Andrew Alessi, a promising young cook in the kitchen of the popular 27 Restaurant & Bar in Miami Beach, has died.
The cause of death was unclear, and Miami Beach Police couldn't immediately provide information Monday night. Alessi, 30, was last scheduled to work Sunday brunch at the popular restaurant. When he didn't show up, colleagues began calling him, without success. They later found Alessi unresponsive in his apartment, Broken Shaker and 27
Alessi was hired as a line cook at 27 about a year and a half ago. Though he seemed at risk of falling victim to the consequences of the hard-driving life many cooks are known to live, he had turned everything around in the past six months, was promoted to sous and was in line for a raise.
"We talked about stepping it up, and he did. He was a great guy, a tireless worker, and a star in the kitchen," Orta said.
"He was hardworking, kind, quick-witted, and the best fish butcher this kitchen has ever seen," the restaurant wrote in an Instagram post showing Alessi flashing a wide grin while standing behind the pass.
This is the second death in a week of a well-known hospitality worker after John Lermayer, who was celebrated for bringing forward-thinking cocktails to Miami and being a loving godfather of bar folk across the city, was found dead in his Miami Beach apartment June 6. He was 45.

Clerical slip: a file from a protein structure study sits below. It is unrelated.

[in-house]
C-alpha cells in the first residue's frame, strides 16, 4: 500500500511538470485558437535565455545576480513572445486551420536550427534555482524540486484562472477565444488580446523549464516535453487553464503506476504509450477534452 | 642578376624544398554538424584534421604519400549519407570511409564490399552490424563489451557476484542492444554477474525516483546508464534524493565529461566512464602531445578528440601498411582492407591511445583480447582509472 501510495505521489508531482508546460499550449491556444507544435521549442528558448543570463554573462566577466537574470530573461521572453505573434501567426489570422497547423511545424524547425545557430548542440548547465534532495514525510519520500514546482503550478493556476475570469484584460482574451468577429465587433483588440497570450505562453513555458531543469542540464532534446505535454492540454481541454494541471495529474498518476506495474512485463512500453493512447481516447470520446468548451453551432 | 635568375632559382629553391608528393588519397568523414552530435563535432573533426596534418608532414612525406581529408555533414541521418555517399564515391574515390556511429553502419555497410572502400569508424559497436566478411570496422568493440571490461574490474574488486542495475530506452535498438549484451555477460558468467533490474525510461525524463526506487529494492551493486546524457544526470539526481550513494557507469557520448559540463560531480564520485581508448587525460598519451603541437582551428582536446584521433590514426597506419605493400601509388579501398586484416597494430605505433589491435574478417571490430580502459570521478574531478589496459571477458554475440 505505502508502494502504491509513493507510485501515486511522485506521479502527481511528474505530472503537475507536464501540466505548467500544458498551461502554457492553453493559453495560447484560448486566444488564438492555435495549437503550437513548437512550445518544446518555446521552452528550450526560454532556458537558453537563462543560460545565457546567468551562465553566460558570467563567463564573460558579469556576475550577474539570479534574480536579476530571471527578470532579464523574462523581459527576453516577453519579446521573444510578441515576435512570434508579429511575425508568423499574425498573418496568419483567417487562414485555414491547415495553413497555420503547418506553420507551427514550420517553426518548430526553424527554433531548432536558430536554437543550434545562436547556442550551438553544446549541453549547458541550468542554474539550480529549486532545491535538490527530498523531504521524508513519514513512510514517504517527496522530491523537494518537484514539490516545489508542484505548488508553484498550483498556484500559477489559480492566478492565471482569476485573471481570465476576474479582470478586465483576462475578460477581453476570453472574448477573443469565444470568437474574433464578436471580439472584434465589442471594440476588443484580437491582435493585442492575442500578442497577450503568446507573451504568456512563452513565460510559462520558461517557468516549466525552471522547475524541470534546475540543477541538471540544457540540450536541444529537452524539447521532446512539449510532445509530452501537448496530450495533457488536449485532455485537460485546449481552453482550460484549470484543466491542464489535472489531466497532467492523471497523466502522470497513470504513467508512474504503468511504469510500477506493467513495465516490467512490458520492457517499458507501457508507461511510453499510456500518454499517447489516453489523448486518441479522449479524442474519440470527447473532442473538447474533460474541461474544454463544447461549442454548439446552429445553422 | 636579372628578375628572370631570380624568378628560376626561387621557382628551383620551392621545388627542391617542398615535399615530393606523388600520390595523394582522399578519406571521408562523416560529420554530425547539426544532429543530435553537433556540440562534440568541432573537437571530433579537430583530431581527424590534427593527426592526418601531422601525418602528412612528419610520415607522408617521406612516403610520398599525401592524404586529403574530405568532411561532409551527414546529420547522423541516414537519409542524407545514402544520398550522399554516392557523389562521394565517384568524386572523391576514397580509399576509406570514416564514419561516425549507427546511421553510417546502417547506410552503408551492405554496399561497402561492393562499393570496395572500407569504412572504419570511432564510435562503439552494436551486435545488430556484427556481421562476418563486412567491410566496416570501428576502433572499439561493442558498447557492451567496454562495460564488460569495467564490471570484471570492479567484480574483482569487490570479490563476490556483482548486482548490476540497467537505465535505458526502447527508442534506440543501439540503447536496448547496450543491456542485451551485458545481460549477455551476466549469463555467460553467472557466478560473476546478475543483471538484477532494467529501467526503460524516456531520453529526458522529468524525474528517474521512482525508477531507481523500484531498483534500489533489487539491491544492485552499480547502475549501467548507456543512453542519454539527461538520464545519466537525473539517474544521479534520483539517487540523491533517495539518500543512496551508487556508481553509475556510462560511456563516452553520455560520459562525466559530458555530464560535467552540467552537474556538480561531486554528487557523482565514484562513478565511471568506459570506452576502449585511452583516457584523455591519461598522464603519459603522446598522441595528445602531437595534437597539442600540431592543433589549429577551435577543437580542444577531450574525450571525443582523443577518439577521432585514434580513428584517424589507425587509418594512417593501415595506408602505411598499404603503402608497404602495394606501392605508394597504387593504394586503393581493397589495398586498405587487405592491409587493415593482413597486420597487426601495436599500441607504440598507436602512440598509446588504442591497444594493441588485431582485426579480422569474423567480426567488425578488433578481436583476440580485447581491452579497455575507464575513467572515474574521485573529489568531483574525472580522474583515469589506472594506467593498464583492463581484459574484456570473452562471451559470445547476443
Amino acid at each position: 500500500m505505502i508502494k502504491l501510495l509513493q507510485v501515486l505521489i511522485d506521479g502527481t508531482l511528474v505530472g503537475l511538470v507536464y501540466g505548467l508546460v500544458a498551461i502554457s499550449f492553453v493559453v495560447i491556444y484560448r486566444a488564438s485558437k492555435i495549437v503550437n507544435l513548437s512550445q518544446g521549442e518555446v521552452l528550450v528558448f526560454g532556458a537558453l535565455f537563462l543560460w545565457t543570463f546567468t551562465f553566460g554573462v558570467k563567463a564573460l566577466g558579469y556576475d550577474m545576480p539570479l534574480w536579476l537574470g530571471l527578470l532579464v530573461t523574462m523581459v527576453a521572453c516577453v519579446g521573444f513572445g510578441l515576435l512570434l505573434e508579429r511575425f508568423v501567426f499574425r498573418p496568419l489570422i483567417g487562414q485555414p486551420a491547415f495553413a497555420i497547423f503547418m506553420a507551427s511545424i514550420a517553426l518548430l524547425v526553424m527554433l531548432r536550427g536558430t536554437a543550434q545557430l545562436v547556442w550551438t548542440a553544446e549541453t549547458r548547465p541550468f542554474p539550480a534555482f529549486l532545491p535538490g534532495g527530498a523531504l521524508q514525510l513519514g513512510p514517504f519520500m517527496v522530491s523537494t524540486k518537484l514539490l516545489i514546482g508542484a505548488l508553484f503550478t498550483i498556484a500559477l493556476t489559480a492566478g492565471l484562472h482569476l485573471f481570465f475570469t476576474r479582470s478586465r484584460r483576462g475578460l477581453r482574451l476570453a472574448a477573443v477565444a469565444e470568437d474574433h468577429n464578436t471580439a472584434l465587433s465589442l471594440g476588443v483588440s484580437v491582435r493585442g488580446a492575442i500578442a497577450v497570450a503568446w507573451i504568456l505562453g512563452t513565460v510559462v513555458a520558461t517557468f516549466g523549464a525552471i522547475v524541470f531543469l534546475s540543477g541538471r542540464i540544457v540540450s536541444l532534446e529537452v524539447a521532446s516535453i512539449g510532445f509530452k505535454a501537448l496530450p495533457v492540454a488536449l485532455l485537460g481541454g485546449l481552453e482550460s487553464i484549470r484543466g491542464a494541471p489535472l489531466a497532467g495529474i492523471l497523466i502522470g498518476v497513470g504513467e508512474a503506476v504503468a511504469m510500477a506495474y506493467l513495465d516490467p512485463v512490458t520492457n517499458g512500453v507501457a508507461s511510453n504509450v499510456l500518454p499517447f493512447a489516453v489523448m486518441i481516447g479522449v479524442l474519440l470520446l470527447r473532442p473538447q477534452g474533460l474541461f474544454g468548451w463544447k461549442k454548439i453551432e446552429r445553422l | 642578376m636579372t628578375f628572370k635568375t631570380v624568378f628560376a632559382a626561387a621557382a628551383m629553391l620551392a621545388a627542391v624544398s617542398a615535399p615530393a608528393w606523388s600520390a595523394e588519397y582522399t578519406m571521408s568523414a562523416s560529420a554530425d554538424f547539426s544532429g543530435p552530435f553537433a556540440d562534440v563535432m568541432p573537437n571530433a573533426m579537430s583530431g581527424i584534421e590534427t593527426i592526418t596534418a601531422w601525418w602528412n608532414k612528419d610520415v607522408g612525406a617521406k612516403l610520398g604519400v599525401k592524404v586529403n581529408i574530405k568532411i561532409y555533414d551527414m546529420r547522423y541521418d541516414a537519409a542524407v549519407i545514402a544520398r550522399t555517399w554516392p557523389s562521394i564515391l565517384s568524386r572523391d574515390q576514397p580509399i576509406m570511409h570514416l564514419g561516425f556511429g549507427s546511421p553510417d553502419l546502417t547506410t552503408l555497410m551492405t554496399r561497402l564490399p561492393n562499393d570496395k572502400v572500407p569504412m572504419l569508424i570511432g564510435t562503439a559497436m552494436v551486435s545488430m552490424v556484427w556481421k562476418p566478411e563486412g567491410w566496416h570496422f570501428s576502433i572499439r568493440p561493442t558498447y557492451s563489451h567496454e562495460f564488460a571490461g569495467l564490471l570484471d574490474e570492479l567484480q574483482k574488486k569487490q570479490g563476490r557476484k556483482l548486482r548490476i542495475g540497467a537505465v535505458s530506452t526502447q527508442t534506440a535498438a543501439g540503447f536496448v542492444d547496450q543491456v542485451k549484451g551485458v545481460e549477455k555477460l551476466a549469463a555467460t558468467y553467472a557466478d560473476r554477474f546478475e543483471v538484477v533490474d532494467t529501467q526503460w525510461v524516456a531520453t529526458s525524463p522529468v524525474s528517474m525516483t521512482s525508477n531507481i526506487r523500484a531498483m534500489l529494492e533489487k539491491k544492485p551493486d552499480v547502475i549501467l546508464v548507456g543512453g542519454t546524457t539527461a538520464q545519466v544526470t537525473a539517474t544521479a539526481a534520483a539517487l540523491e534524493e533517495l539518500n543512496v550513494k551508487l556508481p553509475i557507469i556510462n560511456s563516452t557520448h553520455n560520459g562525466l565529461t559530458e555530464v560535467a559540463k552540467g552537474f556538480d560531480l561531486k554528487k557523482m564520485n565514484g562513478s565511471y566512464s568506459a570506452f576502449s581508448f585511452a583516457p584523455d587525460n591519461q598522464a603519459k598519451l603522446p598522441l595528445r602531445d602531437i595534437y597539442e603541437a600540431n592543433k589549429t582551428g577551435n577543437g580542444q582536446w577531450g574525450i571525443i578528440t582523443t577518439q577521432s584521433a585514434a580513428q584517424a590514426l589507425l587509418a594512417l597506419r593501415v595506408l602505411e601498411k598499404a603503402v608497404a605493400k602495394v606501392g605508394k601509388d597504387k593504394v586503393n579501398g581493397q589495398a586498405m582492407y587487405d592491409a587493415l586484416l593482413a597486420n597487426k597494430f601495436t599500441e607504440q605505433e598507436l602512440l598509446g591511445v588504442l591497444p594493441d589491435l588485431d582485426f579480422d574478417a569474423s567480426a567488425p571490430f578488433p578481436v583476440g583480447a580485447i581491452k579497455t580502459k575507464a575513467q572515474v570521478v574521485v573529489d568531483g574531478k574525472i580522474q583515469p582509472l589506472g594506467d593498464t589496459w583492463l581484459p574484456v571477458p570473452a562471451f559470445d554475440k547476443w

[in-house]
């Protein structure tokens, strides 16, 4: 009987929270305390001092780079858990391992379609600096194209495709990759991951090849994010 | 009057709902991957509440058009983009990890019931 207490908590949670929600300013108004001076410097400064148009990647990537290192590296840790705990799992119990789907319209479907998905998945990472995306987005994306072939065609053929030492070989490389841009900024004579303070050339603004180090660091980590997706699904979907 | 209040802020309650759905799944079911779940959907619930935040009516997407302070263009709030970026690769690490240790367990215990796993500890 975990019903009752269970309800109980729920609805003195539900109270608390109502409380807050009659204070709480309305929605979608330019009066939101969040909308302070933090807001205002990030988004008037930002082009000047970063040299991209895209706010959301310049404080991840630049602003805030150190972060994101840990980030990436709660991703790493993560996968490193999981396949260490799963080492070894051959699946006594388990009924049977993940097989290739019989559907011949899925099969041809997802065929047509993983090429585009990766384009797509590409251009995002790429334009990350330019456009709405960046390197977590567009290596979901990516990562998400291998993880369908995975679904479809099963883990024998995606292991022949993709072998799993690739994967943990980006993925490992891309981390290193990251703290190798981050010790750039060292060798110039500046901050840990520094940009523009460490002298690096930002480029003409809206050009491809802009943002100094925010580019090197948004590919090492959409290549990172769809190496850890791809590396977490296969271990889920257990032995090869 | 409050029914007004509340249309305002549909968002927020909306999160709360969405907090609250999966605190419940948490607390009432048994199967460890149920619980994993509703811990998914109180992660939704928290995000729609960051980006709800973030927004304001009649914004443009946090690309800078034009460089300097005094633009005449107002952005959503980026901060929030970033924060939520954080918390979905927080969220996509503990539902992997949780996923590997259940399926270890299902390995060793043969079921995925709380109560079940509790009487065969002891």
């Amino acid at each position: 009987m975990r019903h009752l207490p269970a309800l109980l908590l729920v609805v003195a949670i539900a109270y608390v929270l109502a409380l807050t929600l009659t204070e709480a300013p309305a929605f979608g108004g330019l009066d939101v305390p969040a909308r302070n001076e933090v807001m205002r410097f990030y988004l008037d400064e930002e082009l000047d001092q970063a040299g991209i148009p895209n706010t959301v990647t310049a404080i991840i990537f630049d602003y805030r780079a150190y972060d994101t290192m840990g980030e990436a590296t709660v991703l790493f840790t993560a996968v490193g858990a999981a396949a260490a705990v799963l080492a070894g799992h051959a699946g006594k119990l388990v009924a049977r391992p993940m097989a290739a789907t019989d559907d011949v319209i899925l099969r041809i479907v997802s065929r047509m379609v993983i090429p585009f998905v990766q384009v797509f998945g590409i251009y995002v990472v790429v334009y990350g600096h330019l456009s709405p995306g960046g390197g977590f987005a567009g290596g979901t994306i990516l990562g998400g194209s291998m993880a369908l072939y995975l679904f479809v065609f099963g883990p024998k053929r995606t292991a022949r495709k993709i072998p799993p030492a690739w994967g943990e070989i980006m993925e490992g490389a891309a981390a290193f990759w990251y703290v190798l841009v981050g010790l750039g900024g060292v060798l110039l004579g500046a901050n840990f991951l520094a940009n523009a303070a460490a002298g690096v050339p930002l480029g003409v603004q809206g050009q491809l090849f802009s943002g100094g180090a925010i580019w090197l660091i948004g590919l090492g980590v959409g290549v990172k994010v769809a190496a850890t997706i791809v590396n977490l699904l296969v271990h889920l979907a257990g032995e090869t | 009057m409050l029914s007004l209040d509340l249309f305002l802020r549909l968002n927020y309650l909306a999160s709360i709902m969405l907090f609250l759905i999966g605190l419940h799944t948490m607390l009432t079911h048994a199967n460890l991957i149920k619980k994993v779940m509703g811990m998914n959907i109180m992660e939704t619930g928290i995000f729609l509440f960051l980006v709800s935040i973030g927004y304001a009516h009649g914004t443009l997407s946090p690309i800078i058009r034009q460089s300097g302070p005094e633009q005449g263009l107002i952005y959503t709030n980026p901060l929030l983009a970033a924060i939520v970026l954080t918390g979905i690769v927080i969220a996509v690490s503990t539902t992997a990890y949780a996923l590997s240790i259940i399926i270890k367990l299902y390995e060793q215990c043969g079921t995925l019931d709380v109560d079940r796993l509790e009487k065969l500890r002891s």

At the same time the global culinary community was gutted late last week after learning that Anthony Bourdain killed himself in a hotel in France where he was shooting an upcoming episode of his hit CNN show Parts Unknown. Bourdain was 61 and left behind nearly two decades' worth of work that rightly glorified the once-overlooked lives of grunt cooks and the deep, delicious culinary traditions of far-flung lands. More important, he left behind a young daughter.
Alessi's passing is another tragedy layered atop an emotionally numbing week that also saw the death of designer Kate Spade. These events are (one would hope) forcing the industry to begin reckoning with a problem it has long known about, begun to discuss, but not faced in the way it truly needs to be.
"This is a wake-up call for operators. We have to find a way to support those people that need it," Orta said. How to do so remains a challenge, particularly for operators such as Orta and partner Elad Zvi, who parlayed a Miami Beach bar pop-up into a budding hospitality empire with hundreds of employees in outposts in Chicago, New York City, and Los Angeles.
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"These workers put in so many hours and they want to have a drink, and a drink turns into two, and then it’s a couple
"When you work together that much, you become a family, and the question is, how do we support our work family?" he added.
If you work in the hospitality industry and are struggling with any issues, visit chefswithissues.com/resources.
You can contact the U.S. National Suicide Prevention Lifeline at 800-273-8255 or the Crisis Text Line by texting HOME to 741741.